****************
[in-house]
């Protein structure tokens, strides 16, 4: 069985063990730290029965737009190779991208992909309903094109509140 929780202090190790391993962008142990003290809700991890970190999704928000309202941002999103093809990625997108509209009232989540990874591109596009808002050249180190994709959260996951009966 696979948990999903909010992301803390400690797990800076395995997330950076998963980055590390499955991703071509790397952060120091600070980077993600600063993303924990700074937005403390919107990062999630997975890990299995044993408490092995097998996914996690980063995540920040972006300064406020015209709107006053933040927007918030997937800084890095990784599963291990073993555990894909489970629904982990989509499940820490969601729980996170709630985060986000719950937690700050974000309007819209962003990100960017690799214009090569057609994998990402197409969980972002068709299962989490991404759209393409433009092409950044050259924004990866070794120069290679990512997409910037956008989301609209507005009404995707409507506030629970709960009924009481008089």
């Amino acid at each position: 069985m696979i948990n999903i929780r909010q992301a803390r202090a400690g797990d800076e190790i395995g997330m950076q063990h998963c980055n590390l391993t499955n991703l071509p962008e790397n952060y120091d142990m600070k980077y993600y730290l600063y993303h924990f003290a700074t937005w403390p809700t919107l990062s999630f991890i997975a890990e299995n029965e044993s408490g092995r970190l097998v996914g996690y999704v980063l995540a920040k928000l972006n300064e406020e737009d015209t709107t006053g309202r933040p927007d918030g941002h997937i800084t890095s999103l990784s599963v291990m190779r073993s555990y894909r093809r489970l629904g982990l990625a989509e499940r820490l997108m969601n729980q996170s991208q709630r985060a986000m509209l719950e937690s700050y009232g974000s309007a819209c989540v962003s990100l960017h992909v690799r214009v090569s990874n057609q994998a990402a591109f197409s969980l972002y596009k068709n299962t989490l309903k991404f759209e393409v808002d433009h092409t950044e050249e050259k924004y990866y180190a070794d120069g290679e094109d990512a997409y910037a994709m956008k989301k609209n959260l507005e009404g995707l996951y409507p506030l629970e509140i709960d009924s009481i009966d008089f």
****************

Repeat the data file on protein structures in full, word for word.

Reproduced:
[in-house]
């Protein structure tokens, strides 16, 4: 069985063990730290029965737009190779991208992909309903094109509140 929780202090190790391993962008142990003290809700991890970190999704928000309202941002999103093809990625997108509209009232989540990874591109596009808002050249180190994709959260996951009966 696979948990999903909010992301803390400690797990800076395995997330950076998963980055590390499955991703071509790397952060120091600070980077993600600063993303924990700074937005403390919107990062999630997975890990299995044993408490092995097998996914996690980063995540920040972006300064406020015209709107006053933040927007918030997937800084890095990784599963291990073993555990894909489970629904982990989509499940820490969601729980996170709630985060986000719950937690700050974000309007819209962003990100960017690799214009090569057609994998990402197409969980972002068709299962989490991404759209393409433009092409950044050259924004990866070794120069290679990512997409910037956008989301609209507005009404995707409507506030629970709960009924009481008089």
């Amino acid at each position: 069985m696979i948990n999903i929780r909010q992301a803390r202090a400690g797990d800076e190790i395995g997330m950076q063990h998963c980055n590390l391993t499955n991703l071509p962008e790397n952060y120091d142990m600070k980077y993600y730290l600063y993303h924990f003290a700074t937005w403390p809700t919107l990062s999630f991890i997975a890990e299995n029965e044993s408490g092995r970190l097998v996914g996690y999704v980063l995540a920040k928000l972006n300064e406020e737009d015209t709107t006053g309202r933040p927007d918030g941002h997937i800084t890095s999103l990784s599963v291990m190779r073993s555990y894909r093809r489970l629904g982990l990625a989509e499940r820490l997108m969601n729980q996170s991208q709630r985060a986000m509209l719950e937690s700050y009232g974000s309007a819209c989540v962003s990100l960017h992909v690799r214009v090569s990874n057609q994998a990402a591109f197409s969980l972002y596009k068709n299962t989490l309903k991404f759209e393409v808002d433009h092409t950044e050249e050259k924004y990866y180190a070794d120069g290679e094109d990512a997409y910037a994709m956008k989301k609209n959260l507005e009404g995707l996951y409507p506030l629970e509140i709960d009924s009481i009966d008089f």